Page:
Week 46: Ontological Walkscapes

Scott: So Kathy just picked up an email and this is our first time trying it. It's like as soon as you turn on a mic it polarizes everything you say. So yeah, hey Stephen so you want to hear what Karen ultimately said? And we'll just sort of start this off informally because we have three people on the line and everybody hear me already.

Stephen: Scott I think you're going to have to move closer to the mic.

Scott: Oh yeah.

Male: I can't hear anything.

Scott: Hello.

Stephen: Yeah.

Scott: How about this is this better?

Stephen: That's good.

Male: Yeah that's better.

Scott: All right. I'll figure it out I haven't figured out how to use this yet. But yeah anyway.

Stephen: So you were saying something about what you found out from Karen.

Scott: Yeah so basically Karen finally showed up in New York about eight hours late and the two curators there they were like yeah we don't know what's going on but part of his stick is that he does these sorts of disappearing acts. So I guess they were sort of wondering if well by stick I meant he takes these walks right and he can sort of take a variable amount of time taking them I guess. And so they had no idea what was happening. So basically he showed up and so we were able to talk to him and he said well he didn't really want to do Skype from there he didn’t' really feel equipped to do it even though Quinton offered to go up and help facilitate it and everything but felt that Stephen could adequately describe his work.

So anyway can you guys still hear me okay?

Stephen: Yeah

Scott: Awesome.

Male: I can hear.

Scott: Okay. So yeah that's the way we left it. And somehow it sounded by at least filtered through the two curators there that this was sort of part of what he wanted to do. He agreed that it would be a good idea to have you sort of stand in for him Stephen.

Stephen: Okay.

Scott: Interesting. And also we have Sam coming at a little after 7:00 now around 7:15 it sounds like so we'll do a double feature I guess. So anyway I pasted in this description earlier and Greg and Matthew saw that. I could start to read this out if that would be helpful. What do you think? Hey Stephen would you prefer to sort of talk about these projects a little bit or would it be better for me to introduce by reading this out loud?

Stephen: What I wrote you mean o?

Scott: Yeah I mean it's a little bit of an unusual way to start for us but I think its part of what happens when…

Stephen: Yeah.

Scott: I don't know I thought a full moon but I'm not sure what happens.

Stephen: Yeah okay. So if I understand correctly he's not coming is that right?

Scott: That is correct.

Stephen: Okay. So there's no chance that he's going to show up? No.

Scott: Not before we're finished. Actually there is a chance that he'll show up before we're finished but there's no good chance because they didn't show up in New York until like 4:30 and they were supposed to get there in the morning.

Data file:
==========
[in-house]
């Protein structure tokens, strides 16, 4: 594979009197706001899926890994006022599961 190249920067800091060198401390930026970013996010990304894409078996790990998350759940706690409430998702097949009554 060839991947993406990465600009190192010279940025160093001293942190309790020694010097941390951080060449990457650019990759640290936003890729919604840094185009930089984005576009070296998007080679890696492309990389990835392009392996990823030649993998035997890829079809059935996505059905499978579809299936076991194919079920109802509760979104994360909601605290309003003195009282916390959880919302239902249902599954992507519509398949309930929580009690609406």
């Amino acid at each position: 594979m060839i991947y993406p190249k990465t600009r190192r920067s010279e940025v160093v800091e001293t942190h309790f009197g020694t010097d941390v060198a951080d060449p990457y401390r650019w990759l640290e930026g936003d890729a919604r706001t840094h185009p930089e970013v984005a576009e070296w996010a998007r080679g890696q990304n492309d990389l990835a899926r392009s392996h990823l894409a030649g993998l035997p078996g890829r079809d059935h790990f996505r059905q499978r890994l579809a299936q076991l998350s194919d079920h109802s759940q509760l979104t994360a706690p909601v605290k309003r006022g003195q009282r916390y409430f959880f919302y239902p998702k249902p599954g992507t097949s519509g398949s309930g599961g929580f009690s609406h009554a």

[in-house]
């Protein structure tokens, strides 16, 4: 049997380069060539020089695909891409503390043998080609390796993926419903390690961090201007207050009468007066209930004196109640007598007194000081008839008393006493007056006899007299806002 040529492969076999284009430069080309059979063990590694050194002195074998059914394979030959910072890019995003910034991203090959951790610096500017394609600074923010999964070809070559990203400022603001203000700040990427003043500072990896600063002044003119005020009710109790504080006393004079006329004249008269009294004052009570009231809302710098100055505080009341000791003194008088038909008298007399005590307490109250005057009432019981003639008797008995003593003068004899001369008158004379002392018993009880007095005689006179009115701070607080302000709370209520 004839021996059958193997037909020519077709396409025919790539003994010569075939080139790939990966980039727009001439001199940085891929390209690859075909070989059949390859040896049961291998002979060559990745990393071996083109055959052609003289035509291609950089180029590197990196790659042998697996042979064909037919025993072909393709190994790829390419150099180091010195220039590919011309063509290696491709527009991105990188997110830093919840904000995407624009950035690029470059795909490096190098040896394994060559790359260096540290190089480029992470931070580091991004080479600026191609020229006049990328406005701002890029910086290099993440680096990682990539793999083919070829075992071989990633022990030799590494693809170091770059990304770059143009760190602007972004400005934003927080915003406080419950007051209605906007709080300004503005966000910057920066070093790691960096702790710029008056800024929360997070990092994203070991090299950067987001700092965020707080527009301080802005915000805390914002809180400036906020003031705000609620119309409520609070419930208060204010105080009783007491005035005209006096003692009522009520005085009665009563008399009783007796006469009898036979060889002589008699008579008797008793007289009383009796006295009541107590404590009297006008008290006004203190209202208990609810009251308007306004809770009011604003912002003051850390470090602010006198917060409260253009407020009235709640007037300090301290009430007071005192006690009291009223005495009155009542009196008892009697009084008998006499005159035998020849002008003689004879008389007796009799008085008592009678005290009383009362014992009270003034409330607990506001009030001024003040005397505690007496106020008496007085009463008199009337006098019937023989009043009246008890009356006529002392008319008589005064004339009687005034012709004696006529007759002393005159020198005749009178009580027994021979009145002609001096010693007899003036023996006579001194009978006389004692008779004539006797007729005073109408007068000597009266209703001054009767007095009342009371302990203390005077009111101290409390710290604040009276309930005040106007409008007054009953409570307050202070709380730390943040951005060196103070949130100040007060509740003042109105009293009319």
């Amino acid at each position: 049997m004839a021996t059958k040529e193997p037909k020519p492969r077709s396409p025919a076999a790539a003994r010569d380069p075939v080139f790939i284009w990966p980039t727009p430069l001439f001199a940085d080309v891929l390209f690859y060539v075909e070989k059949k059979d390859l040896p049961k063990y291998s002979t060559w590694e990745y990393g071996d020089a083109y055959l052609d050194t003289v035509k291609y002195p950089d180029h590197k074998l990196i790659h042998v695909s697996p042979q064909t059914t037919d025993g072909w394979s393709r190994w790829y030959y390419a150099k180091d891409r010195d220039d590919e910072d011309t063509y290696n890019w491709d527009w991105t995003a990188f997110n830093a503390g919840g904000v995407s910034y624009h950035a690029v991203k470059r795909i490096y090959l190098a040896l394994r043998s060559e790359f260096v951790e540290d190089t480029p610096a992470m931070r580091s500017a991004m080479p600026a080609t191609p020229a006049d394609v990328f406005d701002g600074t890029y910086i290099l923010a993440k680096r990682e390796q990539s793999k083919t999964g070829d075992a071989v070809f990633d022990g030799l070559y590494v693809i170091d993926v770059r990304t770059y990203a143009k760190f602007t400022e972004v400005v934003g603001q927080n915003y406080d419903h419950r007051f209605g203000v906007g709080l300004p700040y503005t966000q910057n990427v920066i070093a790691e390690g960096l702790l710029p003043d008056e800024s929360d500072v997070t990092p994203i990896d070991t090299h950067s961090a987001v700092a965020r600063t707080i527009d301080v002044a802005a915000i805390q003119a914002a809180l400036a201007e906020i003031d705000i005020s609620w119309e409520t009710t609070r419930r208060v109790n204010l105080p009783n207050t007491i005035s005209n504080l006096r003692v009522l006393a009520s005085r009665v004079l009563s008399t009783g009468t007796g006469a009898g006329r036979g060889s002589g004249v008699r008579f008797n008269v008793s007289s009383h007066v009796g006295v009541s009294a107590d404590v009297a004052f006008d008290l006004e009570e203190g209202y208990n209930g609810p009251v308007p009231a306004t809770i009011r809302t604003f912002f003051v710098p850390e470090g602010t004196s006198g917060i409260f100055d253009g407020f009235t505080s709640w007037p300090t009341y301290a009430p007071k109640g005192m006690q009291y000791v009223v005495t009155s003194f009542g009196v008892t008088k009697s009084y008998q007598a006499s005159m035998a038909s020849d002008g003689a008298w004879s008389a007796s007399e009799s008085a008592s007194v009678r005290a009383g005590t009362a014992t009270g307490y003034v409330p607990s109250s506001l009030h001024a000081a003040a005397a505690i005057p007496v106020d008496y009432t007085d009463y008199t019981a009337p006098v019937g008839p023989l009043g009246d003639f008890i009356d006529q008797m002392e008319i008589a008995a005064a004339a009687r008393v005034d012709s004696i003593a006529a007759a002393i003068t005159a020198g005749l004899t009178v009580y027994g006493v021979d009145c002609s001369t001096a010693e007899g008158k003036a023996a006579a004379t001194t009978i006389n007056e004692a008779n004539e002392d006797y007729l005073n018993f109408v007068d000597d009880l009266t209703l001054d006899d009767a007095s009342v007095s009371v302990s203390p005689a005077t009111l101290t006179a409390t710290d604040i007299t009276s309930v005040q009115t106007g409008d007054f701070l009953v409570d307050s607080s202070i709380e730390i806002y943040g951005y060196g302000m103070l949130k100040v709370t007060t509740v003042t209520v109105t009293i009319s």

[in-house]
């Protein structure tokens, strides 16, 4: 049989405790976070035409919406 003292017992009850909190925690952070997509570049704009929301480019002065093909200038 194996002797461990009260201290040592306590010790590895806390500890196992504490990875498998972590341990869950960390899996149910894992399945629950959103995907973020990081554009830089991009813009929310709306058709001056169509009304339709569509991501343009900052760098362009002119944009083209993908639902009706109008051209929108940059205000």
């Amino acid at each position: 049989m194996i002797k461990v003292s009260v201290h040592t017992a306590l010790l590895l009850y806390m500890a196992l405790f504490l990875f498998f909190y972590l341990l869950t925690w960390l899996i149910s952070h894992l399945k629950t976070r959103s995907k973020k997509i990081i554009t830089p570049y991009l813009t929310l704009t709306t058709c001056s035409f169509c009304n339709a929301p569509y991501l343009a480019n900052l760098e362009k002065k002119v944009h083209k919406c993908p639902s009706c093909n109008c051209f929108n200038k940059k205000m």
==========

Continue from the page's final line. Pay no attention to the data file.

Stephen: Okay. How is that possible?

Scott: I actually don't know.

Stephen: Okay. Well I'm a little taken aback by this I must say, but maybe I could say a few things because I have collaborated with Karen on the two projects which she was supposed to talk about. And I have written about those so maybe I am kind of in a position to have some thoughts on them. I mean obviously it's not the same thing as talking to him because I collaborate with him whereas he initiated those projects.

Scott: Right exactly. And I mean he will actually be here. Oddly they'll both arrive probably after we're done…

Stephen: Okay.

Scott: …just because they're staying here. So I think that's…

Stephen: Okay.

Scott: So I think that's the deal. I mean we also will be talking with Sam so at any point we can move on to talking about Red 76 as well. But it still seemed interesting enough. I mean this was written up and it seems like a very interesting project so it'll be awesome to talk about a little bit if you feel up for it.

Stephen: Oh for sure. Let me talk about it in this order then. First let me talk about the conditions under which I first met Karen and then I've co-authored two books with Karen. The first one is called "Remaining Time" and the second one is called "Ontological Watch Groups". Actually that title was actually my title originally which we developed together. I'll describe that a little bit how that worked. In 2005 I was invited to be part of a conference in the Ukraine and I gave a talk about what I call Competing Ontological Landscapes, in other words when fictional landscapes are superimposed on physical geographical landscapes, and about the kind of ontological chauvinism that takes place when different predatory ontology's come into contact with other ones.

If doing art criticism and talking about art in a kind of a different way. What's interesting is that immediately after I gave my talk this guy I'd never heard of before was asked to talk. And we all discovered at that moment, he'd been asked by an art journalist, Spanish art journalist which he'd been collaborating to give a talk and what we discovered at that moment was that he didn't speak English at all. In fact he had been communicating with the art journal through his translator which is his wife which he's with in the United States. And in fact he speaks Russian and Armenian but he speaks them with a very severe stutter. And when he's speaking these very sudden cracks emerge in his discourse. The way people stutter and there's that kind of a gap that emptiness between sentences.